Jaundice can be described as the yellowish discoloration of the skin and the whites of the eyes that is a common occurrence in newborn babies. In fact, 60% of normal infants develop jaundice. This condition is the result of an excess of bilirubin in the bloodstream, when the liver is not as efficient as an adult's liver to remove the bilirubin from the blood. In premature infants, because the liver is even less mature than full-term infants, the condition may even last longer. Treatment of this condition is determined by the physician based on the cause and severity of jaundice.

Every experienced parent feels worried as they adjust to a new baby's habits, needs, and personality. Further anxiety occurs if the newborn starts exhibiting signs and symptoms of illness. Breastfeeding helps build the baby's immunity.

If you are in question of your baby's health, always check their temperature. Talk with you baby's doctor on their preference - whether it is by a rectal or axillary (under the arm) measurement. Often a regular digital thermometer is much more accurate than some of the thermometers on the market - and is much cheaper!

As babies get older, their bodies are better able to fight off sickness. A low fever in a newborn may be more serious than a higher fever in a 7-month old. At any age, always call your baby's doctor for advice if a sick baby seems very sleepy, doesn't want to play, eat or can not be comforted.

The six most common ailments are listed below that require a physician's attention:

    • Infant younger than two months old
    • Fever over 100.4
    • Fever not responding to usual measures
    • Fever plus a rash
    • Fever for longer than two to three days
    • Coughing to the point of vomiting
    • A deep chest cough
    • Labored or rapid breathing
    • Wheezing
    • Cold lasting longer than two weeks
    • Fever developing several days after a cold begins

RSV is very common in young children. It is caused by a virus and resembles a common cold, but can be very difficult for a child to get over.

    • Sleeplessness several days after cold begins
    • Repeated vomiting
    • Persistent fever/irritability after two days of treatment
    • Inconsolable crying especially when lying down
    • Redness or swelling behind the ear
    • History of ear infections
    • High fever. Unable to retain clear liquids.
    • Signs of dehydration
    • Bloody stools
    • Bright yellow or green vomit
    • Diarrhea lasting longer than seven days
    • Infant feeding poorly or vomiting
    • Abdominal swelling
    • Infant in pain
    • Blood in the stool
    • Home remedies don't help
      (Your infant may cry and pull up his/her legs if feeling gas pains.)
    • Fever
    • Child acts sick
    • Rash doesn't respond to simple measures in a few days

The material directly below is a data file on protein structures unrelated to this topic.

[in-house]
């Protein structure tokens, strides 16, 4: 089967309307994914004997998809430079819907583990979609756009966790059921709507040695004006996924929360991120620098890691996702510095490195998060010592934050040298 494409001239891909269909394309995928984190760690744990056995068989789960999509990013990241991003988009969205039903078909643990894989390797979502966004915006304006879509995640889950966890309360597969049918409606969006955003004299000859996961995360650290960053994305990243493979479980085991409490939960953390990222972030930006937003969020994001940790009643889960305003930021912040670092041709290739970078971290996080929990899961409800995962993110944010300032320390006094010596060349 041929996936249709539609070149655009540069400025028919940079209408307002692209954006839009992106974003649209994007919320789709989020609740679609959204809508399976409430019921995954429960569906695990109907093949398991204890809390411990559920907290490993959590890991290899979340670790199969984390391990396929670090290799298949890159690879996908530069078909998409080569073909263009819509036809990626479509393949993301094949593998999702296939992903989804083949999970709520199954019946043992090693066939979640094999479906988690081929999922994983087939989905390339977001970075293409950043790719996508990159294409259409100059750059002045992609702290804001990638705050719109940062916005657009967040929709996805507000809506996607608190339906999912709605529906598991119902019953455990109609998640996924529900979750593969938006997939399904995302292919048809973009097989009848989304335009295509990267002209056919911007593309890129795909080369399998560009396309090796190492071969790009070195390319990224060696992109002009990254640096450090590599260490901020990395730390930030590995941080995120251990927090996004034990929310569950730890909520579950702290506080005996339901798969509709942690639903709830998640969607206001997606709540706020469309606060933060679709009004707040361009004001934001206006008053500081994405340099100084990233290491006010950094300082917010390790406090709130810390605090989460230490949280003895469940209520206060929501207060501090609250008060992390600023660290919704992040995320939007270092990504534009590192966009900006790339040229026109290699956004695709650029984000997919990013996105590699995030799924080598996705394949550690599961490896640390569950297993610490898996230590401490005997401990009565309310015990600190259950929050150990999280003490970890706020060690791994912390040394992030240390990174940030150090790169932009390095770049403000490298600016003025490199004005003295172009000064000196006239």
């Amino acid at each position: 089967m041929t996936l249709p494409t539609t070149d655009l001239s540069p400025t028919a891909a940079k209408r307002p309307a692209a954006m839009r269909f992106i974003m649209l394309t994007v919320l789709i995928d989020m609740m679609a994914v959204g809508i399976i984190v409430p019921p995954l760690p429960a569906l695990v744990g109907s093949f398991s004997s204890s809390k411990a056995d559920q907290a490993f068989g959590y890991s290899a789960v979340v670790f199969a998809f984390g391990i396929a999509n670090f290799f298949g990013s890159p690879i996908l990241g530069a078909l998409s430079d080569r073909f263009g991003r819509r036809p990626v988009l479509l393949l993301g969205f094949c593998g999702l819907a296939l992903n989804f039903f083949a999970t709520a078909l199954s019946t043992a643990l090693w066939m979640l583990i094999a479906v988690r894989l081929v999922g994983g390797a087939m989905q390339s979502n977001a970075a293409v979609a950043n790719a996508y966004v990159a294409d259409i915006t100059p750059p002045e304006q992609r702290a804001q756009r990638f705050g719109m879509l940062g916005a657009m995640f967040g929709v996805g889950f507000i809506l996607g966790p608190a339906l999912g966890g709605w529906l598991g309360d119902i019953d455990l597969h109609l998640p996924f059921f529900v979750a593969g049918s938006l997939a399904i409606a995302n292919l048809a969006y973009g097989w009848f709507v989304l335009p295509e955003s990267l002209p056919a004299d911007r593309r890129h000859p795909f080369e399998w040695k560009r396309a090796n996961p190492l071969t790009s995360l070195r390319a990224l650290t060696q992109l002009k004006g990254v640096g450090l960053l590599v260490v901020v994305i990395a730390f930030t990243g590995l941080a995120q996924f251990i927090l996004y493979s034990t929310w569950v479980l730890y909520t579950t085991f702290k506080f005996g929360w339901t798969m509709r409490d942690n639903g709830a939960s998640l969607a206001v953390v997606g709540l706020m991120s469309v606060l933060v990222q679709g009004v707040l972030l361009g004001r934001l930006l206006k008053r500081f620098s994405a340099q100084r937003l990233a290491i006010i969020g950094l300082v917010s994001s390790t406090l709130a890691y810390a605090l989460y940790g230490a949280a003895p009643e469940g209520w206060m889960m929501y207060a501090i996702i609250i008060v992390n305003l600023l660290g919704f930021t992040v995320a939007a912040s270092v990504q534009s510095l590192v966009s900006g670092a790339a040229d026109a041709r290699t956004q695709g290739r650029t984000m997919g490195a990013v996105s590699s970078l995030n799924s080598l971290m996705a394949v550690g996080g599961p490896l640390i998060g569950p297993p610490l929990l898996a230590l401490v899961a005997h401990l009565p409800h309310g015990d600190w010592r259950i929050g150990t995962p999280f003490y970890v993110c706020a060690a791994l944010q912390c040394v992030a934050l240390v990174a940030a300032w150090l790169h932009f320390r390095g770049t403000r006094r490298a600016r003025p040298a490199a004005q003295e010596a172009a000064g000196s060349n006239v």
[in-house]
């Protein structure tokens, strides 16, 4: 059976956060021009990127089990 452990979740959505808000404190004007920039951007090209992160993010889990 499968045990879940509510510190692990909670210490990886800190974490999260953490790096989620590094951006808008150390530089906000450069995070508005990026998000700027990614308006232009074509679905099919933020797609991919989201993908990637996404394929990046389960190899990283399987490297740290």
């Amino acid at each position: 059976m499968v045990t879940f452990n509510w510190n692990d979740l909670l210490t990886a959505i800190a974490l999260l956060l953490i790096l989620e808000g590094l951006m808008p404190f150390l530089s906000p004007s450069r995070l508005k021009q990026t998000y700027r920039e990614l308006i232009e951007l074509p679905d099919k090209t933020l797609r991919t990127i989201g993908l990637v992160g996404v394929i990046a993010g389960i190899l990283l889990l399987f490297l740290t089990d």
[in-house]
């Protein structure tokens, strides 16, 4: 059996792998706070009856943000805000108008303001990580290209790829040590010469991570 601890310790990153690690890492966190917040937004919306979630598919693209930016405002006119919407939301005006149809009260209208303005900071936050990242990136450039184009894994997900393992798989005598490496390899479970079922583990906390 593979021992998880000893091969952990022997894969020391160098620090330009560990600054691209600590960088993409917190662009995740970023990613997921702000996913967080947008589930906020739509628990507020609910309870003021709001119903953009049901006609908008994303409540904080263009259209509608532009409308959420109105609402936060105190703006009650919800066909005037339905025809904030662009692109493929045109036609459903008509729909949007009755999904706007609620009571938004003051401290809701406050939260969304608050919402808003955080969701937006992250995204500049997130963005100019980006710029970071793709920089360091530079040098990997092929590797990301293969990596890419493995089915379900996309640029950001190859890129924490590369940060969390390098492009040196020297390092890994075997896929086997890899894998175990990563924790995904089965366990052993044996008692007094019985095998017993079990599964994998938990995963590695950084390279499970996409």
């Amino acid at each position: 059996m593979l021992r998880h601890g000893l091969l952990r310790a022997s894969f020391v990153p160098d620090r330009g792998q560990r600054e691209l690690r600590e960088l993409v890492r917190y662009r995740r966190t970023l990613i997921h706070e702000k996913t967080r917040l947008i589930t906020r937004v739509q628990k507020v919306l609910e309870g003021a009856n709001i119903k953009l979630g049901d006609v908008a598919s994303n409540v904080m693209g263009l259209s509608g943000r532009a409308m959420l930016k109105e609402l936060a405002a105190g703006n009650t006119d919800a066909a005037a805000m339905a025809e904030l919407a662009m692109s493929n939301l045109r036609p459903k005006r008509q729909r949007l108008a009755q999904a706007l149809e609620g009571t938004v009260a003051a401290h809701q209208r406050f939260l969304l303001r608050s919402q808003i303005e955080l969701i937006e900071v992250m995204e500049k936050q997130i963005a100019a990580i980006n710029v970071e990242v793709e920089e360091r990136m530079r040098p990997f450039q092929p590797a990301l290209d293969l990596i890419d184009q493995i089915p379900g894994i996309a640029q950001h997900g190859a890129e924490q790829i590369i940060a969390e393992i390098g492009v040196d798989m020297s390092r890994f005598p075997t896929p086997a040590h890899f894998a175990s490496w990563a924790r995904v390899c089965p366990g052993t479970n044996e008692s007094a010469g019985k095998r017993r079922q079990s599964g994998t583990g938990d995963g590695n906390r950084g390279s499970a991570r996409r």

Sometimes referred to as shots or vaccinations to protect your child against a variety of diseases that can be prevented. You can retrieve the schedule for these from your physician's office. It is important to receive and then record every shot your child receives. This record will be critical when your child enters school. Often the first immunization is for Hepatitis B, in which the first dose is administered in the hospital after birth.


There are three different forms of acceptable car seats:

  • Carrier - up to 20 pounds, rear-facing only. If money is an issue, you don't need one. It is mainly for convenience to carry your baby in if he/she is asleep.
  • Convertible - front and rear facing
  • Booster - not till over 40 pounds

The National Highway Traffic Safety Administration estimates that consumers incorrectly use or install car seats 85% of the time.

  • Babies need to face-backward in the car seat until AT LEAST 20 pounds and are at least one year old.
  • Make sure the seat is installed tightly enough. When jiggled in the area where the safety belt is pulled through, the chair should not move more than an inch in any direction.
  • The harness straps should be tightened so that slack cannot be pinched between an adult's thumb and forefinger.
  • The infant seat must be angled enough so the child does not flop around, but no more than 40 degrees from vertical.
  • The harness straps must be placed in the right slots-at or right below the shoulder in the rear-facing position. In the forward-facing position, straps should come through the uppermost slots.
  • The harness clip should be placed at the child's armpit level.
  • Make sure the safety belt is in locked mode.

Additional Safety Tips:


  • width of 3 adult fingers between slates in crib
  • mattress fits snugly along bed frame - no more than 2 fingers between the mattress and crib
  • no pillow
  • only a thin blanket to cover them, use a blanket sleeper or better yet, wrap the baby in a blanket using Dr. Karp's technique from the Happiest Baby on the Block (see
  • use fitted sheets

Outdoor safety

  • keep infant out of direct sun until > 1 year
  • always place a hat on your baby
  • don't use a sunscreen with SPF in it under 6 months of age (tender skin can absorb the chemical involved and their body won't be able to eliminate it). Instead, very lightly cover all parts of their body with light clothing, blanket or shade.
  • After 6 months, use SPF > 15 and cover all exposed areas except eyelids
  • Don't use DEET

Bath Safety

  • keep water at 120 degrees or lower to prevent skin burns
  • never, ever leave a child less than 6 years old alone in the tub